Prevention, diagnosis and treatment of venous thromboembolis
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Given the coagulopathy that often complicates severe COVID-19 illness, certain best practices should be followed for venous thromboembolism (VTE) prevention and treatment, even if data to inform these decisions are scarce, experts said.

Critically or acutely ill COVID-19 patients should receive anticoagulant thromboprophylaxis (unless contraindicated), according to recent guidance from the American College of Chest Physicians. Other interim recommendations from the group include:

-- For thromboprophylaxis, low-molecular-weight heparin (LMWH) -- or the related fondaparinux (Arixtra) -- is favored over unfractionated heparin (UFH), which is in turn recommended over direct oral anticoagulants (DOACs)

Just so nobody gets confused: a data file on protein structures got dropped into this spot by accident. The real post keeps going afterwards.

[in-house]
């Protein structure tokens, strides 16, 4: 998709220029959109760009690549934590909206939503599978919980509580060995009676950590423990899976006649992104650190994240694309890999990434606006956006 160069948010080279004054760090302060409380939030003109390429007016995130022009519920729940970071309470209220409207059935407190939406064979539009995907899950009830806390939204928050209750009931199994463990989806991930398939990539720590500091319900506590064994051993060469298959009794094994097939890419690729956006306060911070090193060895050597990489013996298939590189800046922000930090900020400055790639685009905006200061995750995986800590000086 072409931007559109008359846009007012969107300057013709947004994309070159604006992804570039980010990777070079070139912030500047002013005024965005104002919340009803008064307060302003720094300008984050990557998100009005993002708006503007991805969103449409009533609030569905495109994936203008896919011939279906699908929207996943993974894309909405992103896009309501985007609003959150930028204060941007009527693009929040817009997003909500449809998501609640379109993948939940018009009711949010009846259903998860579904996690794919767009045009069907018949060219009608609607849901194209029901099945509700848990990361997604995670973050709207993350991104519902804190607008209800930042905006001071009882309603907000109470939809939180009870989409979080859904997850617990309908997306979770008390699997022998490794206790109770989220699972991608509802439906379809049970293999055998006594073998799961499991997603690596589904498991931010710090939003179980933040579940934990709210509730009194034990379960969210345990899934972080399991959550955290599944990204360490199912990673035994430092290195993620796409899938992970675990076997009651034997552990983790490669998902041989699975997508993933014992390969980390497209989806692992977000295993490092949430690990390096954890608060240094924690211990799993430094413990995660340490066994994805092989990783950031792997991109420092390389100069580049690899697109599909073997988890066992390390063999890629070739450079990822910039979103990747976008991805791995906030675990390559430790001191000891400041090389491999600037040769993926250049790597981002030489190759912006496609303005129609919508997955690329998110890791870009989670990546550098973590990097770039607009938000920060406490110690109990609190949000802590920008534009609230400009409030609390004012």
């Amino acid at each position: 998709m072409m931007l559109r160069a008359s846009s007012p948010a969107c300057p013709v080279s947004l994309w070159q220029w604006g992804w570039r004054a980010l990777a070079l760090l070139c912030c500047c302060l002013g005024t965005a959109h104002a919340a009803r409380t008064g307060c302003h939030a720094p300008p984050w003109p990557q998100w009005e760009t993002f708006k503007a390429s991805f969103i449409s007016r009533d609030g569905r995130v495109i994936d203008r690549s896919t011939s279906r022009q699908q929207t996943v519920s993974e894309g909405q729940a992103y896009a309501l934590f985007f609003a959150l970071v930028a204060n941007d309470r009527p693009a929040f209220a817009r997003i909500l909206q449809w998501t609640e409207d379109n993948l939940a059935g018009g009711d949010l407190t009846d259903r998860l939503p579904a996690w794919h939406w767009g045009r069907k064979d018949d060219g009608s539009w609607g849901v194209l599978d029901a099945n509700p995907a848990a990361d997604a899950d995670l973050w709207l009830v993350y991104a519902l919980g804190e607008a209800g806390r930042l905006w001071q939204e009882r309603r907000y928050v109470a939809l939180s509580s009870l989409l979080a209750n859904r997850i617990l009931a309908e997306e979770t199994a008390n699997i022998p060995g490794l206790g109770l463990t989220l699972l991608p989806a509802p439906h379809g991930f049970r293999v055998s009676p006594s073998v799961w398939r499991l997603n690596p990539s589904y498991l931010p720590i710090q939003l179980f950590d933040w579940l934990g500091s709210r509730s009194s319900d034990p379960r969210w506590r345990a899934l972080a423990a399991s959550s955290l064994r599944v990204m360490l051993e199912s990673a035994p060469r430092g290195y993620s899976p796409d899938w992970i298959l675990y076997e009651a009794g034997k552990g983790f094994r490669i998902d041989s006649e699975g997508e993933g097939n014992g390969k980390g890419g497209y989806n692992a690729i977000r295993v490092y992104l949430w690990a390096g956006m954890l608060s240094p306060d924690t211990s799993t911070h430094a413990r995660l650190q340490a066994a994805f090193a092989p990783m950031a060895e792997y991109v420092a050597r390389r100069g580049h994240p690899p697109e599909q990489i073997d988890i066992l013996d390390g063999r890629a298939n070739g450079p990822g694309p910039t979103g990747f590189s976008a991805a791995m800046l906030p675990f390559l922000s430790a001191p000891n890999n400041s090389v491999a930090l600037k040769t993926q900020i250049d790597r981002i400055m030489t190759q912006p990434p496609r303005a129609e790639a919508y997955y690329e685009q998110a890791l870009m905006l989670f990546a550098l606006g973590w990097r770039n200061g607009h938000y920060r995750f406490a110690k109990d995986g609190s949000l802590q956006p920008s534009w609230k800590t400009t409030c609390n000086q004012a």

-- Discourage use of antiplatelets for VTE prevention in critically or acutely ill patients
-- Discourage routine ultrasound screening for the detection of asymptomatic deep vein thrombosis (DVT) in the critically ill
-- LMWH and UFH are favored over oral anticoagulants for acutely ill patients with proximal DVT or pulmonary embolism
-- Any patient with COVID-19 and proximal DVT or pulmonary embolism should be placed on anticoagulation therapy for at least 3 months.

A big question mark hangs over the dosing of prophylactic anticoagulation for patients with COVID-19: should they receive a standard dose for VTE prophylaxis, an intermediate or escalated dose, or a full-on therapeutic dose?

It's hard to know whether you would pick an intermediate or full dose. The important thing is that patients are protected in some form.", said researchers.

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